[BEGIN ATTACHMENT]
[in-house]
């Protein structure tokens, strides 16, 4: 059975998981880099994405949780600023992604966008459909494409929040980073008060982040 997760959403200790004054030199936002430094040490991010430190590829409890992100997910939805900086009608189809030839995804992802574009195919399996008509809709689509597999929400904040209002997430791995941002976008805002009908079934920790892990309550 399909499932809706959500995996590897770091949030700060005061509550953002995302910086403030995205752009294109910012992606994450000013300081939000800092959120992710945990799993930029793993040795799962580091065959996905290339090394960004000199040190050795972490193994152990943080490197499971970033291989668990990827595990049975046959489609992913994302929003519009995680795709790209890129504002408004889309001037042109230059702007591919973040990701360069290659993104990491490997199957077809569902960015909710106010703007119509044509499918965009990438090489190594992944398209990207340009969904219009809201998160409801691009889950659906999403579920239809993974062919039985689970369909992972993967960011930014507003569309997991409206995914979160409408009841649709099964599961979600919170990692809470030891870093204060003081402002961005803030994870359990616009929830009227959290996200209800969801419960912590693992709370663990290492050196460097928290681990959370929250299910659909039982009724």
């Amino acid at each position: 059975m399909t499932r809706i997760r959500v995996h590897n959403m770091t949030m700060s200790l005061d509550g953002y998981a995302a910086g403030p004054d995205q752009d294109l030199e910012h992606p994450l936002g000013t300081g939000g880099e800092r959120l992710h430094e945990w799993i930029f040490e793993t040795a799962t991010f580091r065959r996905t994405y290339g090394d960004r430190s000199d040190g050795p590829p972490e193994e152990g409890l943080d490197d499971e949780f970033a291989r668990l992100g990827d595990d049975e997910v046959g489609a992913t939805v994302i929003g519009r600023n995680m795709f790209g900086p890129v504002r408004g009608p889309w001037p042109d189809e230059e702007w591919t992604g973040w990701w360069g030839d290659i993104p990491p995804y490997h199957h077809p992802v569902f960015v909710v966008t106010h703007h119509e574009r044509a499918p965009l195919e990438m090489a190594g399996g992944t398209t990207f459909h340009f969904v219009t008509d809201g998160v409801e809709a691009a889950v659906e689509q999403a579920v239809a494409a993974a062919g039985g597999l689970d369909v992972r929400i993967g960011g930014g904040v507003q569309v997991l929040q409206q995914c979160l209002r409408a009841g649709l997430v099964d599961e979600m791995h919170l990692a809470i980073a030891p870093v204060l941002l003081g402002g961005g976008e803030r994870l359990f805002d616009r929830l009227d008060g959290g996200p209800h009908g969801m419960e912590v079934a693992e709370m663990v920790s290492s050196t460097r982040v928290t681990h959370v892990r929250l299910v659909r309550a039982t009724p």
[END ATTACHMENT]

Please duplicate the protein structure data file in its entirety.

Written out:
[in-house]
């Protein structure tokens, strides 16, 4: 059975998981880099994405949780600023992604966008459909494409929040980073008060982040 997760959403200790004054030199936002430094040490991010430190590829409890992100997910939805900086009608189809030839995804992802574009195919399996008509809709689509597999929400904040209002997430791995941002976008805002009908079934920790892990309550 399909499932809706959500995996590897770091949030700060005061509550953002995302910086403030995205752009294109910012992606994450000013300081939000800092959120992710945990799993930029793993040795799962580091065959996905290339090394960004000199040190050795972490193994152990943080490197499971970033291989668990990827595990049975046959489609992913994302929003519009995680795709790209890129504002408004889309001037042109230059702007591919973040990701360069290659993104990491490997199957077809569902960015909710106010703007119509044509499918965009990438090489190594992944398209990207340009969904219009809201998160409801691009889950659906999403579920239809993974062919039985689970369909992972993967960011930014507003569309997991409206995914979160409408009841649709099964599961979600919170990692809470030891870093204060003081402002961005803030994870359990616009929830009227959290996200209800969801419960912590693992709370663990290492050196460097928290681990959370929250299910659909039982009724």
């Amino acid at each position: 059975m399909t499932r809706i997760r959500v995996h590897n959403m770091t949030m700060s200790l005061d509550g953002y998981a995302a910086g403030p004054d995205q752009d294109l030199e910012h992606p994450l936002g000013t300081g939000g880099e800092r959120l992710h430094e945990w799993i930029f040490e793993t040795a799962t991010f580091r065959r996905t994405y290339g090394d960004r430190s000199d040190g050795p590829p972490e193994e152990g409890l943080d490197d499971e949780f970033a291989r668990l992100g990827d595990d049975e997910v046959g489609a992913t939805v994302i929003g519009r600023n995680m795709f790209g900086p890129v504002r408004g009608p889309w001037p042109d189809e230059e702007w591919t992604g973040w990701w360069g030839d290659i993104p990491p995804y490997h199957h077809p992802v569902f960015v909710v966008t106010h703007h119509e574009r044509a499918p965009l195919e990438m090489a190594g399996g992944t398209t990207f459909h340009f969904v219009t008509d809201g998160v409801e809709a691009a889950v659906e689509q999403a579920v239809a494409a993974a062919g039985g597999l689970d369909v992972r929400i993967g960011g930014g904040v507003q569309v997991l929040q409206q995914c979160l209002r409408a009841g649709l997430v099964d599961e979600m791995h919170l990692a809470i980073a030891p870093v204060l941002l003081g402002g961005g976008e803030r994870l359990f805002d616009r929830l009227d008060g959290g996200p209800h009908g969801m419960e912590v079934a693992e709370m663990v920790s290492s050196t460097r982040v928290t681990h959370v892990r929250l299910v659909r309550a039982t009724p």